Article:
I'm no fan of Rupert Murdoch, a press (robber) baron whose greed and overtly one-sided journalism have been a malevolent force in the media sphere. But in a speech he gave this week to the American Society of Newspaper Editors, he said a bunch of things that needed saying -- and for that, he's done a real public service.
The speech is online at the News Corp. website, and it's essential reading for anyone in the news business.
Interestingly, News Corp. has been anything but a leader on the Internet. The company made some stabs at it in the 1990s, but retreated in a fairly ignominious way after apparently concluding that there wasn't a good enough business model compared with traditional media.
In his talk to the editors, however, Murdoch showed that he and the people who are briefing him on this stuff are attuned to the emerging world, and in a profound way. Here's a sample:
But our internet site will have to do still more to be competitive. For some, it may have to become the place for conversation. The digital native doesn’t send a letter to the editor anymore. She goes online, and starts a blog. We need to be the destination for those bloggers. We need to encourage readers to think of the web as the place to go to engage our reporters and editors in more extended discussions about the way a particular story was reported or researched or presented.Read the whole thing.
At the same time, we may want to experiment with the concept of using bloggers to supplement our daily coverage of news on the net. There are of course inherent risks in this strategy -- chief among them maintaining our standards for accuracy and reliability. Plainly, we can’t vouch for the quality of people who aren’t regularly employed by us – and bloggers could only add to the work done by our reporters, not replace them. But they may still serve a valuable purpose; broadening our coverage of the news; giving us new and fresh perspectives to issues; deepening our relationship to the communities we serve. So long as our readers understand the distinction between bloggers and our journalists.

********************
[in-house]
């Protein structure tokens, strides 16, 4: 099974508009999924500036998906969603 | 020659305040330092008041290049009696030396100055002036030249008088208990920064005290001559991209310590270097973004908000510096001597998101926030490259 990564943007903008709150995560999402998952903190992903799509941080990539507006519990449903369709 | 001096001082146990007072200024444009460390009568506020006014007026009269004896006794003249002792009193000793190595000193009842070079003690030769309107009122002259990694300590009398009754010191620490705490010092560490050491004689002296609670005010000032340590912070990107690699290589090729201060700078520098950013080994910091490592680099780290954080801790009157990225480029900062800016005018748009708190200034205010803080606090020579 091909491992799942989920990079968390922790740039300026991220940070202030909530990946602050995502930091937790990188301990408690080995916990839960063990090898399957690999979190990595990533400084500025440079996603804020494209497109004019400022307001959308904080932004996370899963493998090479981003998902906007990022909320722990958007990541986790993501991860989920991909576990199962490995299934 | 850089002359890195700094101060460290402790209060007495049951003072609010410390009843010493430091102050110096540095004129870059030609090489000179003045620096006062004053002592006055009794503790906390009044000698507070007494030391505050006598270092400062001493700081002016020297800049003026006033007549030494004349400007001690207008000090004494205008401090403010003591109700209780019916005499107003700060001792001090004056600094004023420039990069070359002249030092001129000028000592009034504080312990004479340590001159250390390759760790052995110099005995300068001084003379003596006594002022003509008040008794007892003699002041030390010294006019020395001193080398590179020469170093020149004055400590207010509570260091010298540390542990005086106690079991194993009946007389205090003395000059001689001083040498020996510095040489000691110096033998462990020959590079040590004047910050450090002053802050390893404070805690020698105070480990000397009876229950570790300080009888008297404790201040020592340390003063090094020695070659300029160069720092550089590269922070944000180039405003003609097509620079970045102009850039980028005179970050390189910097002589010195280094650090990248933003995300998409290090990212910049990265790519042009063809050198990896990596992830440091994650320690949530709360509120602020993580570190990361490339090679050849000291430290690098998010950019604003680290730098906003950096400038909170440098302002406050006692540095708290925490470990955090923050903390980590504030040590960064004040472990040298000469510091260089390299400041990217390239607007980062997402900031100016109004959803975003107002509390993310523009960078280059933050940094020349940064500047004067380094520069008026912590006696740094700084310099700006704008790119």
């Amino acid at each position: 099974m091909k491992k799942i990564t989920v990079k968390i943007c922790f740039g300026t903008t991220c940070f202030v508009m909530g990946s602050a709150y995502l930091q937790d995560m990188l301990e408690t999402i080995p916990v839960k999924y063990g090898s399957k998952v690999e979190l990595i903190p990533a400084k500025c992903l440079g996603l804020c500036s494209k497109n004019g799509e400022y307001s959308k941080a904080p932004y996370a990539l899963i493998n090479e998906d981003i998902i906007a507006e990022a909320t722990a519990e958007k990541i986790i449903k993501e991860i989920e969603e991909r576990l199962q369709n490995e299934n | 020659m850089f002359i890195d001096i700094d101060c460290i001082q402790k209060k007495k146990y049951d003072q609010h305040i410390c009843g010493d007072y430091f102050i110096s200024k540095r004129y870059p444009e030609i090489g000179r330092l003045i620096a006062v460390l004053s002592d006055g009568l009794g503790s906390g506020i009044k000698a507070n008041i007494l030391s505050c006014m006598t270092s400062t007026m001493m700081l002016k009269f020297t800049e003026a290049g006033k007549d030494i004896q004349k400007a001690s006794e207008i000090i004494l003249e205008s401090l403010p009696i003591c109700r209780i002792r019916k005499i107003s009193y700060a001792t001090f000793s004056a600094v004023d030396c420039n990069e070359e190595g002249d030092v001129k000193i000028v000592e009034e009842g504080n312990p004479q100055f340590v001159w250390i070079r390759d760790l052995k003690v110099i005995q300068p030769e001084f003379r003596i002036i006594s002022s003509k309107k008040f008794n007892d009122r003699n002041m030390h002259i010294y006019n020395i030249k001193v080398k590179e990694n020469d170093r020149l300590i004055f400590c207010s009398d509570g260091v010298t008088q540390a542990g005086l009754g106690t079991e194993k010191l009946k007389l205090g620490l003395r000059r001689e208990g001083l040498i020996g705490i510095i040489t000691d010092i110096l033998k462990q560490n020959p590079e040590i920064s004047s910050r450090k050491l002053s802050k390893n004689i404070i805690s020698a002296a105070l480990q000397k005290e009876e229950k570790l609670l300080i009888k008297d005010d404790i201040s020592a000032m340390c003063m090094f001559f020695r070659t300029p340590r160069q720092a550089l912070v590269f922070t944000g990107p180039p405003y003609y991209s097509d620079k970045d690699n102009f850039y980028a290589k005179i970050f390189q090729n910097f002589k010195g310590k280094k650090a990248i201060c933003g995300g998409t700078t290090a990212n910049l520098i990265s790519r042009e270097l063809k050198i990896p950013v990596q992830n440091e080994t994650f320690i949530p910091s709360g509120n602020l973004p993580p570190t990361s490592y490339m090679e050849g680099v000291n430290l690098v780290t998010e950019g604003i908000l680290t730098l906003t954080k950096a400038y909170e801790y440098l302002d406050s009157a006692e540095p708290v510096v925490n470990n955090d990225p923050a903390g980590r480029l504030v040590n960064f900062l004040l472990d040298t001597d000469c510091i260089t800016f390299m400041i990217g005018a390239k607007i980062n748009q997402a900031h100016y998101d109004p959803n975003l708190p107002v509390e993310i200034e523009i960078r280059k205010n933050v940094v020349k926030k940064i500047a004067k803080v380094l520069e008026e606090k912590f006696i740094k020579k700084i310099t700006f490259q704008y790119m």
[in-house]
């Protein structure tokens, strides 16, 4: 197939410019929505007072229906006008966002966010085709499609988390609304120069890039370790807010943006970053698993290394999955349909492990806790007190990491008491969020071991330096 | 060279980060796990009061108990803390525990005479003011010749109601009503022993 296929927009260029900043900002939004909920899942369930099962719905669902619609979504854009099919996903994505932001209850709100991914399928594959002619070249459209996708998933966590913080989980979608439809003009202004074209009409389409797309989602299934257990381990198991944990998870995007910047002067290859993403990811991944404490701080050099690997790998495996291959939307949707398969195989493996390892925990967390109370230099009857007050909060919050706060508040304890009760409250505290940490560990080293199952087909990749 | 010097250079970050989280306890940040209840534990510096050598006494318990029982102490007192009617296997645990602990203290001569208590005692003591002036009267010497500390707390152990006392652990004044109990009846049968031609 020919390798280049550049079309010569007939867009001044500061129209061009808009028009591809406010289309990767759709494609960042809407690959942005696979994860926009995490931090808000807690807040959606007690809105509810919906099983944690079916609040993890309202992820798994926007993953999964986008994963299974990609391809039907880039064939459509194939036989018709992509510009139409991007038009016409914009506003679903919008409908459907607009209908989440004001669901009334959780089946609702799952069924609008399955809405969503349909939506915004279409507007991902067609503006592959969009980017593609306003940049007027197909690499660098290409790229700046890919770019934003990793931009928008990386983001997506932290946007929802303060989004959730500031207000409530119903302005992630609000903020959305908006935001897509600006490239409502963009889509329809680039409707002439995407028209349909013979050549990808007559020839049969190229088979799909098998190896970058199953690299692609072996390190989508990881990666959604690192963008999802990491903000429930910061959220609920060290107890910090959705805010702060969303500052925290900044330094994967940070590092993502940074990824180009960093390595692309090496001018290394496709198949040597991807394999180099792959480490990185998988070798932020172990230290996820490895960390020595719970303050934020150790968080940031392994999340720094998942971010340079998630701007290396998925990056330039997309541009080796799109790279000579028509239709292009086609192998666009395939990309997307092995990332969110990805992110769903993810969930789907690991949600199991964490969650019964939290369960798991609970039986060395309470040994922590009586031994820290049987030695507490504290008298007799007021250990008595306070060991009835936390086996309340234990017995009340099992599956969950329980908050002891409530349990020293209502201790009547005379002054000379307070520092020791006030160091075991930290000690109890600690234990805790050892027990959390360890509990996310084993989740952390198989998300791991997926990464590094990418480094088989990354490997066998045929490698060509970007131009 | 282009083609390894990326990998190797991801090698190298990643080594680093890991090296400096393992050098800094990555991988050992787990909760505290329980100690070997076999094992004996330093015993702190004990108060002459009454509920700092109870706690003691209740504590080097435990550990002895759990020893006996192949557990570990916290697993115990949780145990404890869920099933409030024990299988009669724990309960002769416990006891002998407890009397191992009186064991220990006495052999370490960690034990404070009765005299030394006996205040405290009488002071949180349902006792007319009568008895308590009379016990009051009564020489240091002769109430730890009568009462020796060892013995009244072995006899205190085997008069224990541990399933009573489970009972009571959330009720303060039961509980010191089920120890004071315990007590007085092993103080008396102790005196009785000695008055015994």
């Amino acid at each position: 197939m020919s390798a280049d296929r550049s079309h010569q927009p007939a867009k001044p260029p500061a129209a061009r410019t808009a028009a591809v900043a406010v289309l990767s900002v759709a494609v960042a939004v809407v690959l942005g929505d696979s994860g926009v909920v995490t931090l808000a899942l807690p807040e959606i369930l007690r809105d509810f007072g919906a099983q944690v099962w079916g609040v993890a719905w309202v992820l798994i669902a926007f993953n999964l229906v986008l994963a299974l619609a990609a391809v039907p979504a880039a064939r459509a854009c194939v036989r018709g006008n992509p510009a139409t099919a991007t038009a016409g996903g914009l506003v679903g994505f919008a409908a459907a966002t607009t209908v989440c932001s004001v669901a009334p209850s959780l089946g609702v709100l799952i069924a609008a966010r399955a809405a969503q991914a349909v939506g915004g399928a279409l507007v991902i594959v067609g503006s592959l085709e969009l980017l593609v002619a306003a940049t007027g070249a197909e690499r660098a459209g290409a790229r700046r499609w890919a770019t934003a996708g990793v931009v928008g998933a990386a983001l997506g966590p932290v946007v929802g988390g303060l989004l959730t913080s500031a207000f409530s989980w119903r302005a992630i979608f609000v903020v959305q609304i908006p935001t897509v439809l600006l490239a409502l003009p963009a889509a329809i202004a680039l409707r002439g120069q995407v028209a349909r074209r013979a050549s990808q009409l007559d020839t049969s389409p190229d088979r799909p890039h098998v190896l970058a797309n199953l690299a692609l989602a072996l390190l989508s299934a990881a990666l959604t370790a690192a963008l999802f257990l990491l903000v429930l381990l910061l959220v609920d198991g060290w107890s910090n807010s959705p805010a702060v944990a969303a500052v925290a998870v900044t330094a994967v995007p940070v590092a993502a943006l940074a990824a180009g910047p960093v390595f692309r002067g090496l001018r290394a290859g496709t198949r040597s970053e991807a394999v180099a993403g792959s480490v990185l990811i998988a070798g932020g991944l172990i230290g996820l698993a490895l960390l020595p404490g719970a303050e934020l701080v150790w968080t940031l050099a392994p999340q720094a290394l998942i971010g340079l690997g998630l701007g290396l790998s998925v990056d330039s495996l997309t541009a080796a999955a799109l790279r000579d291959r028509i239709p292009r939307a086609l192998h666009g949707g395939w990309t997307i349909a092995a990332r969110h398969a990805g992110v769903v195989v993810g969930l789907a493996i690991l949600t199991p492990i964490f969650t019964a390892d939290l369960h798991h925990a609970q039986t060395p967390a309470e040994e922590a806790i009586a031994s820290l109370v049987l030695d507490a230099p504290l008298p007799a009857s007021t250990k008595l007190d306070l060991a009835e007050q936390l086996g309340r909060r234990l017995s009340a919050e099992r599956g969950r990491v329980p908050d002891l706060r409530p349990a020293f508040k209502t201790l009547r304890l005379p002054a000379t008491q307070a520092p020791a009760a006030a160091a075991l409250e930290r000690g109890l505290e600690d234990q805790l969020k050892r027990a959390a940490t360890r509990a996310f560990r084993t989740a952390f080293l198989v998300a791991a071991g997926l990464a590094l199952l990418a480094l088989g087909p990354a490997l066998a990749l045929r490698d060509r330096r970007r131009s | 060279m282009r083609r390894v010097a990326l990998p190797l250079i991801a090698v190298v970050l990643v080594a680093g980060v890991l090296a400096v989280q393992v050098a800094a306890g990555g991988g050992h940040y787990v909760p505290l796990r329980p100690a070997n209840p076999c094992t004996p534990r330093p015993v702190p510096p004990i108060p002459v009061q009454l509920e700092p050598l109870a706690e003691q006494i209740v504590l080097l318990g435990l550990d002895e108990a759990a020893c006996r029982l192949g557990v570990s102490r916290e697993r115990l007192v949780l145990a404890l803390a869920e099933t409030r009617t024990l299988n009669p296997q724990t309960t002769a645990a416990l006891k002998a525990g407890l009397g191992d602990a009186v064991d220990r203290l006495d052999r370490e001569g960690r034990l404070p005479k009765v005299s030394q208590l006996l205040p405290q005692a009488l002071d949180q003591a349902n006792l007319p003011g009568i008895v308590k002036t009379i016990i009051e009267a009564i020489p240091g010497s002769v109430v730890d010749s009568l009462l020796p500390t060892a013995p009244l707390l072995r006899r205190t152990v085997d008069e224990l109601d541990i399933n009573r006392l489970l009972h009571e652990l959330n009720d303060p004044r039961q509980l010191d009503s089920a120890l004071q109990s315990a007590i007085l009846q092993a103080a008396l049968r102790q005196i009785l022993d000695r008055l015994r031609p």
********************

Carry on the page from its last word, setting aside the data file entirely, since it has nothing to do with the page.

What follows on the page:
To carry this one step further, some digital natives do even more than blog with text – they are blogging with audio, specifically through the rise of podcasting – and to remain fully competitive, some may want to consider providing a place for that as well.
And with the growing proliferation of broadband, the emphasis online is shifting from text only to text with video. The future is soon upon us in this regard. Google and Yahoo already are testing video search while other established cable brands, including Fox News, are accompanying their text news stories with video clips.